Issue 14, October 30, 2019

Prostrate Knotweed - HYG - 2019

Prostrate knotweed (Polygonum aviculare) is a warm season (summer) annual that has been prevalent this summer with the dry conditions.  To the untrained eye, it may go unnoticed.  However, with colder conditions, this plant takes on a purplish color.  The blooms are tiny but they are easily visible at this time too if one stops to look. The flowers are borne in small clusters in leaf axils from June through October but typically go unnoticed due to their small size.  The sepals are white to green, with pinkish margins.  Seeds then follow which is how the plant reproduces.

Prostrate knotweed flowers.

It germinates very early in the spring, typically late February to early March, and first appears when soil temperatures are only in the 40’s.  The seed leaves (cotyledons) are very narrow and grass-like in appearance, earning it the nickname Knotgrass.  With time, seedlings will grow into a circular mat.  Stems can extend up to 2 feet long.  They are wiry and tough to pull apart especially if the plant has been growing in droughty conditions.  The leaves are dull, blue-green, alternate on the stem, long and narrow (up to 1¼ inch long and 1/3 inch wide).  The leaves can appear grayish-green or whitish green when infected with mildew fungi. Being a member of the Buckwheat family, it has a papery sheath (ocrea) surrounding the stem at the leaf base.  Prostrate spurge is similar in appearance and in growth habit, however, it has oppositely arranged leaves and the stems exude a milky sap when damaged.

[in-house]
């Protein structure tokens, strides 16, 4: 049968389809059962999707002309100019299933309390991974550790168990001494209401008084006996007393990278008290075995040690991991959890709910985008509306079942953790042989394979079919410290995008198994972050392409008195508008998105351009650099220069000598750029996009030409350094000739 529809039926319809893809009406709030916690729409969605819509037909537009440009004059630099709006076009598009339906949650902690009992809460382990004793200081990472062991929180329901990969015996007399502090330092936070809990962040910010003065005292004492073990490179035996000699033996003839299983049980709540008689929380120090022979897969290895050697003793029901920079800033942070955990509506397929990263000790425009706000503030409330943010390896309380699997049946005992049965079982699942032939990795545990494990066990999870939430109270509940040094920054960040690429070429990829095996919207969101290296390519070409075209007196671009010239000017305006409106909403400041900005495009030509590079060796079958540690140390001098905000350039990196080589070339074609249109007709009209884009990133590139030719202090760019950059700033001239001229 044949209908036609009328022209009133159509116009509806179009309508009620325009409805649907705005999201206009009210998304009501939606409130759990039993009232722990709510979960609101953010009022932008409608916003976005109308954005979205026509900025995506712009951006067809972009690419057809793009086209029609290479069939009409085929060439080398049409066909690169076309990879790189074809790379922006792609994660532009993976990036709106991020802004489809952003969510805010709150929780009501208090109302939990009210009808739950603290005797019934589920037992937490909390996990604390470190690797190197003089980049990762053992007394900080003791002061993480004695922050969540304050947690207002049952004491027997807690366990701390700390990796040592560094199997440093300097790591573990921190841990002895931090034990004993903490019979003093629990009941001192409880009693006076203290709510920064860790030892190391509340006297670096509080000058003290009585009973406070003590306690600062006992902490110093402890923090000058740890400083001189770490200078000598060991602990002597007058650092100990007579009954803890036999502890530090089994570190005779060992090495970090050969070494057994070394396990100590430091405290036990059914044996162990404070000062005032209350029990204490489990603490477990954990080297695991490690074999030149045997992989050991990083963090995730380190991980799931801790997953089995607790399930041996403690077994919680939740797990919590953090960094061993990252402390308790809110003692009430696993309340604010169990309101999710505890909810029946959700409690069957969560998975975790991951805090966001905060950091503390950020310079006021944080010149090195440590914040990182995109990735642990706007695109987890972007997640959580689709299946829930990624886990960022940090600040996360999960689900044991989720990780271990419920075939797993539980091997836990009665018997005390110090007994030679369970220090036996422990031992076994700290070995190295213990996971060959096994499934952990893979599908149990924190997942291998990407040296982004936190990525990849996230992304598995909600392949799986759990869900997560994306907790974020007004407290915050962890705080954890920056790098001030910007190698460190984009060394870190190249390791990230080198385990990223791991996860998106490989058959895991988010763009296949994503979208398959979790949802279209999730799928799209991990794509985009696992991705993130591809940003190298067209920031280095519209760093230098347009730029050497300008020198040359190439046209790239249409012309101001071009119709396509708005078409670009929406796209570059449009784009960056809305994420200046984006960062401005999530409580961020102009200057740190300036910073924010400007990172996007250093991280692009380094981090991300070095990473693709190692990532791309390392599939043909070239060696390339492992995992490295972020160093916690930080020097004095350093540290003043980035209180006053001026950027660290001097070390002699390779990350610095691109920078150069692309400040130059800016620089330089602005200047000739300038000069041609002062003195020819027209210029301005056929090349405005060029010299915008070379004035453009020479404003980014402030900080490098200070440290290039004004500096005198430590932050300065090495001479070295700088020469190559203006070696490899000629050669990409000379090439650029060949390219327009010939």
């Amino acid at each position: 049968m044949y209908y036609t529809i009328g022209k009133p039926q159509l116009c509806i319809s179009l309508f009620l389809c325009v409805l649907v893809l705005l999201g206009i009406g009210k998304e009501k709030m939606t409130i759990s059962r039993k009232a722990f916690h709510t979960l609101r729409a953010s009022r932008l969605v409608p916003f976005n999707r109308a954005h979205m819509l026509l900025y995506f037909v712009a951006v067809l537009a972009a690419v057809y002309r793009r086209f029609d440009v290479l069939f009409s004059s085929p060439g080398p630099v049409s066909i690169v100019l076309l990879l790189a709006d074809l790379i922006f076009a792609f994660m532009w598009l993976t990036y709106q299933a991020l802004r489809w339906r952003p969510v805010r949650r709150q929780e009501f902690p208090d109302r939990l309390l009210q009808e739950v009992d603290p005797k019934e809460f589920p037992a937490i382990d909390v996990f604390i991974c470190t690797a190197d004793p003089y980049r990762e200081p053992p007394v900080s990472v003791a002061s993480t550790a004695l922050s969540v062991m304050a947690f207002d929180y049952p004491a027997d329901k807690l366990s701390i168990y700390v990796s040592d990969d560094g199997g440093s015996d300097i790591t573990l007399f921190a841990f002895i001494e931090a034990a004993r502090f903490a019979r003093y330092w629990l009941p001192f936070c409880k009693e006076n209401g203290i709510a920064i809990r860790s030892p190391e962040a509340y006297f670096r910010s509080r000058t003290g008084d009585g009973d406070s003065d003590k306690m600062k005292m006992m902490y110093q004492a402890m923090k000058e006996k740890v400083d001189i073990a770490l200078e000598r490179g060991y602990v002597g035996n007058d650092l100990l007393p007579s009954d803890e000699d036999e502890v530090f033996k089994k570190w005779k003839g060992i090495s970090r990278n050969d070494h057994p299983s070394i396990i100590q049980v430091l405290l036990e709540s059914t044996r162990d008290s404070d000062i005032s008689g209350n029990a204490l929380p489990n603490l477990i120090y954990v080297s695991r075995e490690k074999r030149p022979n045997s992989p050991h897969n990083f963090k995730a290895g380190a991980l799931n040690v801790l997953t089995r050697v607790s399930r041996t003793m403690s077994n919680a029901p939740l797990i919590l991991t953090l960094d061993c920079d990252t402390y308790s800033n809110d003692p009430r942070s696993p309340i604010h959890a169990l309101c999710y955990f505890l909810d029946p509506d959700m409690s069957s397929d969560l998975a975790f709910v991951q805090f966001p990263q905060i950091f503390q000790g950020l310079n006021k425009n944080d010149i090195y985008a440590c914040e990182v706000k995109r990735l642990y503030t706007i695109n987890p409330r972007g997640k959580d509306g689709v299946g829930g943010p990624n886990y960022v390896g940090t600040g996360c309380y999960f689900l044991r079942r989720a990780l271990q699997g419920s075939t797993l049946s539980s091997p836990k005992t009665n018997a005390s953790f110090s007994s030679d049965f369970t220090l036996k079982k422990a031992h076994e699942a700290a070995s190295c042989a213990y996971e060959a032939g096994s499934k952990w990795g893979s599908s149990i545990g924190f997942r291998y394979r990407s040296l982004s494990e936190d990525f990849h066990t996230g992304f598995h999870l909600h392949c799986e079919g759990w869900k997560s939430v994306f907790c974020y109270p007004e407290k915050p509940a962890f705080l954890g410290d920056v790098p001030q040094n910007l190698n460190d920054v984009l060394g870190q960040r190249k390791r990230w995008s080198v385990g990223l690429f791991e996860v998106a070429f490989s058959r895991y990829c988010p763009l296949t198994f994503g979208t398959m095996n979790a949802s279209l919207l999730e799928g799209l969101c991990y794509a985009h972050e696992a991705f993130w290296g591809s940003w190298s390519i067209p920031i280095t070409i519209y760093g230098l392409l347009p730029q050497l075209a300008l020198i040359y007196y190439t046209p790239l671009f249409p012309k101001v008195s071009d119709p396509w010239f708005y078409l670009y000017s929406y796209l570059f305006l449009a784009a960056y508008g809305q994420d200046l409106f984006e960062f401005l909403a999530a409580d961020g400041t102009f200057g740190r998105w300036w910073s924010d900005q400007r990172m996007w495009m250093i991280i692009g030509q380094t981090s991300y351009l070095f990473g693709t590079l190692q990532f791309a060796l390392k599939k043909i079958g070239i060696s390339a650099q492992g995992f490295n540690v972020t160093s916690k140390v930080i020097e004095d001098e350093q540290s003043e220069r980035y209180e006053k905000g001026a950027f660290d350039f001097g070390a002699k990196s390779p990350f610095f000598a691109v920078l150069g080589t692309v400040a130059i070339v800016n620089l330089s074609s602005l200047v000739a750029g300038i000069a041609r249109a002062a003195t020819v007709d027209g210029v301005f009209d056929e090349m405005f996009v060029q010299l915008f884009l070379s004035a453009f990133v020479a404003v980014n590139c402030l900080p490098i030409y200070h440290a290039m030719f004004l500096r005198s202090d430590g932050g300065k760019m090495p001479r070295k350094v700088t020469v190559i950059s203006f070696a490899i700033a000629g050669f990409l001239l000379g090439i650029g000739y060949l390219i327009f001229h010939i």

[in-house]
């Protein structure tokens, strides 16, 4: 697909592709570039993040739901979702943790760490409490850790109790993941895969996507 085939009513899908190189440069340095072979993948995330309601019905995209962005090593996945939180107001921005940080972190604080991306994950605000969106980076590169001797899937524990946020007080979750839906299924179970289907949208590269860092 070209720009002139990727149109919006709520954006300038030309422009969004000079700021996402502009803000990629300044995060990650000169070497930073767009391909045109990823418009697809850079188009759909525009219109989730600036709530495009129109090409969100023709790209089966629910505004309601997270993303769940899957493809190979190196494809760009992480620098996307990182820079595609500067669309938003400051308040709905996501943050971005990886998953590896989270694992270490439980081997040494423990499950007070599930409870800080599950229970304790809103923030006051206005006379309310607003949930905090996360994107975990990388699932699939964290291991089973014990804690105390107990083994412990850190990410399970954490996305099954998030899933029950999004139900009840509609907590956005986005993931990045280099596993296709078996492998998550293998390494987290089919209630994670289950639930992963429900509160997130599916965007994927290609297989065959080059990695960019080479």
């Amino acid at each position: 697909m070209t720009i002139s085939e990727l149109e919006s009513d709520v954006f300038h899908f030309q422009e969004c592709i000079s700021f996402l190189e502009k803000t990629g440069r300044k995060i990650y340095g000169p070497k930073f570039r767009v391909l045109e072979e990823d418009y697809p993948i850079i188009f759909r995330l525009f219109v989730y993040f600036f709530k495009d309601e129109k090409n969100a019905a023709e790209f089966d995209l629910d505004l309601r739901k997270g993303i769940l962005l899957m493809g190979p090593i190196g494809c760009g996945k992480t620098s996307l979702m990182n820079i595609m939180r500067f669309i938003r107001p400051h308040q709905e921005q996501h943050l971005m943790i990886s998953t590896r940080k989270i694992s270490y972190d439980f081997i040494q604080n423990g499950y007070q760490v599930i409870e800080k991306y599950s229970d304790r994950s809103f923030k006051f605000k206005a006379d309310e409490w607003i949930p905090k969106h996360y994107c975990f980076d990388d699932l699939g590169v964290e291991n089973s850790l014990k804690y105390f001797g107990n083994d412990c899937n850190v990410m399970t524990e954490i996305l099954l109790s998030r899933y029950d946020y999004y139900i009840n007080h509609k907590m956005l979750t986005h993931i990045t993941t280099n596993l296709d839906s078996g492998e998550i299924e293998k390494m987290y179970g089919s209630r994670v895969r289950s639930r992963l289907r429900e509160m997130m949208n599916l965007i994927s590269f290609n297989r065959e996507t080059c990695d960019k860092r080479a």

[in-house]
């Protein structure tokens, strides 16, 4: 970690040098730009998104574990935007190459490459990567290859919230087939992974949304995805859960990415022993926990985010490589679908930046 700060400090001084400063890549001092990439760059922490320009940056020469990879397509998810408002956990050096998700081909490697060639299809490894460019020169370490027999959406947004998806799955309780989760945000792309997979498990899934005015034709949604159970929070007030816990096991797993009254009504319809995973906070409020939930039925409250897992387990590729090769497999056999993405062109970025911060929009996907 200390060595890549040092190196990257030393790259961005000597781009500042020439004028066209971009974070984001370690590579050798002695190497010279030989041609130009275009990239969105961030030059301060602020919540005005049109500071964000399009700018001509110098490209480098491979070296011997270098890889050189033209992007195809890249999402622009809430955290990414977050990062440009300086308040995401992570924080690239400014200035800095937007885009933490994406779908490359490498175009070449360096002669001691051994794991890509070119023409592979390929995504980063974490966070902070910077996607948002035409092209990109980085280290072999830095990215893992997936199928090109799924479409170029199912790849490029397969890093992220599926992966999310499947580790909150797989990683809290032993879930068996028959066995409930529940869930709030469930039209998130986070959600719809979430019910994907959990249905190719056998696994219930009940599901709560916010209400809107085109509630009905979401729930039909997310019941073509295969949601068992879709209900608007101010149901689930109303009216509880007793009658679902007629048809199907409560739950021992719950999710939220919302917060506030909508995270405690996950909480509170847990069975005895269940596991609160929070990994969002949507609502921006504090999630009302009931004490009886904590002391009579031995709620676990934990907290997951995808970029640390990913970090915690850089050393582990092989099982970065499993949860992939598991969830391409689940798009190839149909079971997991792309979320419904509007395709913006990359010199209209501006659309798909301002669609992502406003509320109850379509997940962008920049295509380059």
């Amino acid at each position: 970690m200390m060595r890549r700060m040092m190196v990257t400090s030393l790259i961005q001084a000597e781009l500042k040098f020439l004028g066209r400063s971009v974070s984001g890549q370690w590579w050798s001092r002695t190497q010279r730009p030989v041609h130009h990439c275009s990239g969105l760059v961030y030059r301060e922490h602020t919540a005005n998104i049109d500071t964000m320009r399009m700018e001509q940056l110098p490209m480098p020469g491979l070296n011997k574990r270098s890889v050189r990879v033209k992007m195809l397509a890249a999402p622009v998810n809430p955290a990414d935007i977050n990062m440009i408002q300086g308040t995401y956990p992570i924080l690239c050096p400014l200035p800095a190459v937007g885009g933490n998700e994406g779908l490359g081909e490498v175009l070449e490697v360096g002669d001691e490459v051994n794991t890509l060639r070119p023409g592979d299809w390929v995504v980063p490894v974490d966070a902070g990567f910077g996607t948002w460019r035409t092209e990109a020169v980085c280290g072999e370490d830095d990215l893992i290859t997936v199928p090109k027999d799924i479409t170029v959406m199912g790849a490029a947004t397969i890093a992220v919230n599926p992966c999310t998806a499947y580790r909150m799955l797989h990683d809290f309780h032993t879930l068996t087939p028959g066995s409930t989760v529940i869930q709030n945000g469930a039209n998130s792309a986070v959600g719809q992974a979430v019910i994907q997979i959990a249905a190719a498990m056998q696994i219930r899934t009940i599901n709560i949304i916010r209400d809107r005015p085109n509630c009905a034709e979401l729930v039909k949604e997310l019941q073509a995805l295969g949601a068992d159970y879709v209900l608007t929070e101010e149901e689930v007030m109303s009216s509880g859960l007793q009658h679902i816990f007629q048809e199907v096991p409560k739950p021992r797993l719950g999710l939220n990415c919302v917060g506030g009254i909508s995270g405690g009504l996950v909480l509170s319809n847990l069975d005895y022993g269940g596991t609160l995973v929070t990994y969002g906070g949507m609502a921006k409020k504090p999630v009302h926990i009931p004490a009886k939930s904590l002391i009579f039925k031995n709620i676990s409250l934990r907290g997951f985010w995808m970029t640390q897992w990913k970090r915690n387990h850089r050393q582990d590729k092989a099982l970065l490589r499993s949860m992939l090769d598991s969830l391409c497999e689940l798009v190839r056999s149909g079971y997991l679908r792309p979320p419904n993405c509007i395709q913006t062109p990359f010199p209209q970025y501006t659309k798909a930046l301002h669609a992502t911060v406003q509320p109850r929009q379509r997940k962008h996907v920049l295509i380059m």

Prostrate knotweed seedlings.

An indicator of compacted soils, prostrate knotweed is often found growing in full sun in thin turf or next to sidewalks and driveways where traffic has spilled over.  If not for this weed, bare soil would result in many of these areas. 

Prostrate knotweed growing in a landscape bed.

Prostrate knotweed has a thin taproot so hand removal is an option, but best used on young plants growing in moist soil.  Tillage can be used and for turfgrass situations, core aerification can be used to get more oxygen to the roots which can aid in growth of grass.  Prostrate knotweed tolerates low oxygen levels in the soil. 

Postemergent herbicides for controlling this weed in cool season turf include 2,4-D, dicamba, and triclopyr.  2,4-D is best used in combination with others.  Preemergent options include dithiopyr, isoxaben, pendimethalin and prodiamine.  Isoxaben has been rated as excellent in research trials.  Due to the early arrival of prostrate knotweed, late fall preemergent applications are often used.  For landscapes, these additional herbicides may be used: dichlobenil, napropamide, oryzalin, and trifluralin.  The lists provided here are for reference only and may not be all-inclusive.  For more information about these herbicides, consult with the Commercial Landscape & Turfgrass Pest Management Handbook.  Remember to carefully read and follow all pesticide label directions.

Michelle Wiesbrook

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